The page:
Officials for the Southwest League of Professional Baseball insist that professional baseball is still coming to the Waco area, but they’ve essentially stepped out of the batter’s box to call a timeout.

The first baseball season has been pushed back a year, to 2019, said league president Mark Schuster.

“All along, we’ve wanted to do this right,” Schuster said. “The main reason we’ve decided to postpone the baseball aspect of this is that we don’t want to rush things and not have stadiums finished by April of 2018.”

As of this week, only two franchises in the SWL have been announced – the Waco BlueCats, which plan to play in an area off Loop 340 in Bellmead, and the Royse City Griffins. Schuster said that the league intends to open with at least six teams and possibly as many as eight, but he added that the process of forming partnerships with other Texas cities hasn’t progressed as quickly as he’d hoped.

“By pushing to 2019, we can assure ourselves a six-team league,” Schuster said. “We know who those cities are — we’ve known for three months. But they’re all in wide, varying stages of development, and we didn’t want to force things and end up disappointed.”

Despite lingering skepticism that the project may not take off, many in Bellmead still remain excited, City Manager Bo Thomas said.

“It’s like a lot of other things, same difference with the city of Hewitt when they were working with Walmart Supercenter. Once that announcement was made everyone was all, ‘Where is it?’ ” Thomas said. “There’s a lot of that. Then there’s a lot of, ‘I bet it doesn’t happen’ or whatever. But really and truly, it’s going through the process it has to go through to get to the end.”

Schuster did not reveal the names of the other cities in the proposed all-Texas league, which will be comprised of independent teams not affiliated with Major League Baseball organizations. But he pointed at specific geographic areas, saying, “One is in the Dallas-Fort Worth Metroplex, another is in East Texas, another in West Texas, and we have a suburb of Houston.”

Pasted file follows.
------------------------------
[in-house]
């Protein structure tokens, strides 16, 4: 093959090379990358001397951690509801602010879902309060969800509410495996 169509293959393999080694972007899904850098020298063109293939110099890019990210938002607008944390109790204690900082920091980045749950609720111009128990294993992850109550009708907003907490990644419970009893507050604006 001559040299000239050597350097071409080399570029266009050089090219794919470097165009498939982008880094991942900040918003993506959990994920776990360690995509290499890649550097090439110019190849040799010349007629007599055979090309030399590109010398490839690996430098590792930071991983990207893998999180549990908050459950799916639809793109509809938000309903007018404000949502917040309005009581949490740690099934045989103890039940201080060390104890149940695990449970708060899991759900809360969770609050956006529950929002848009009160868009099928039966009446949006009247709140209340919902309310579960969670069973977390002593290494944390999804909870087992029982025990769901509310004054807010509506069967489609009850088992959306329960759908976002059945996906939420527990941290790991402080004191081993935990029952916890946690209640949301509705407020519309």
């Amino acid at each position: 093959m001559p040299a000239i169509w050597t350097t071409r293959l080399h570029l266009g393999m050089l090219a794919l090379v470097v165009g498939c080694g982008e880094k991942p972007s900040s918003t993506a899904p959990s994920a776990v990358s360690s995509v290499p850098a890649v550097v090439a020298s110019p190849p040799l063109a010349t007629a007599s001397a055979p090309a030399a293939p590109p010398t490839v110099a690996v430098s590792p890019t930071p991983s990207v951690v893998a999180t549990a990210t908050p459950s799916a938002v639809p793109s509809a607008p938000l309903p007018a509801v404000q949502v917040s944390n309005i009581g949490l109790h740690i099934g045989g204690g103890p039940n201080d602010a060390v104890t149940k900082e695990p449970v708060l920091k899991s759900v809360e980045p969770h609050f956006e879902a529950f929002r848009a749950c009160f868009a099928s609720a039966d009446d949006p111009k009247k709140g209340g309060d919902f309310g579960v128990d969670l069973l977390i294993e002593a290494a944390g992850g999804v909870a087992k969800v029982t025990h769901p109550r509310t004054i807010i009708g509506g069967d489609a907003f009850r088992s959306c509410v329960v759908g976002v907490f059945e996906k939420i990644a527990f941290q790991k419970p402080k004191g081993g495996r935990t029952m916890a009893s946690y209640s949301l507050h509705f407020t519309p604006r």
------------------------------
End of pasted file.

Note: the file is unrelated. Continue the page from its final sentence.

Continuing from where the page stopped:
Tom Hill, who was hired as the Waco BlueCats president in January after being dismissed from his athletic department position at Baylor University last year, said he is fully on board with the decision to delay the start of baseball in Bellmead.

“To be honest, (Schuster) is the boss, but I would have recommended doing this, too,” Hill said. “It’s the right thing to do. … Starting a league is a huge undertaking, and this has a historic nature to it. We always want to be able to look people straight in the eye and be up front and honest. And this is absolutely the right decision.”

Construction hasn’t begun in either Bellmead or Royse City. Royse City and Royse City Independent School District entered into an agreement with Ventura Sports Group to establish a professional independent baseball team and a 4,000-plus seat, $12 million baseball and multi-purpose stadium, according to the district’s site.

The SWL wants to build a $12 million multipurpose stadium with a seating capacity of 4,000 in Bellmead, that would be partially funded by the city.

City leaders finalized financial plans for the project.

“It’s pretty ambitious when you think about it,” he said. “Doing this alone in Bellmead is one thing but to do this times four, five or six, is pretty ambitious.”

The city’s cost of the professional baseball complex will run about $4 million. The city has about $4 million in its economic development reserves, but instead of draining that fund, leaders have opted to borrow $2 million for that, Thomas said.

Construction on the stadium won’t begin until the legal work is finalized, and, the remaining teams are finalized to form the league, he said.

“We can’t afford to get too far ahead but we can’t afford to get behind either if that makes sense,” he said.

But without the other teams finalized, the idea of breaking ground didn’t make sense, Schuster said.

“It’s important that we have the remaining members in the league complete before we ask our current city partners to invest in a public-private partnership,” Schuster said.

Schuster said that anyone who has bought season tickets for the BlueCats would maintain their seats for the 2019 season. The BlueCats have reservations for roughly 600 season tickets, Schuster said.

Schuster has been hesitant to set a timetable for construction of the Bellmead ballpark. But he added that despite the delay of baseball season, construction of the stadium could be finished by 2018 and the facility could host other events, like concerts or other athletic events.

“This gives us some breathing room as far as the baseball side of things,” Hill said. “But we’re still moving at Mach speed, because there’s a lot to be accomplished. This is a big job, with a lot to do, and it’s not just in Waco.”

Cassie L. Smith has covered county government for the Tribune-Herald since June 2014. She previously worked as a reporter for the Beaumont Enterprise and The Eagle in Bryan-College Station. Smith graduated from the University of Texas at Arlington.

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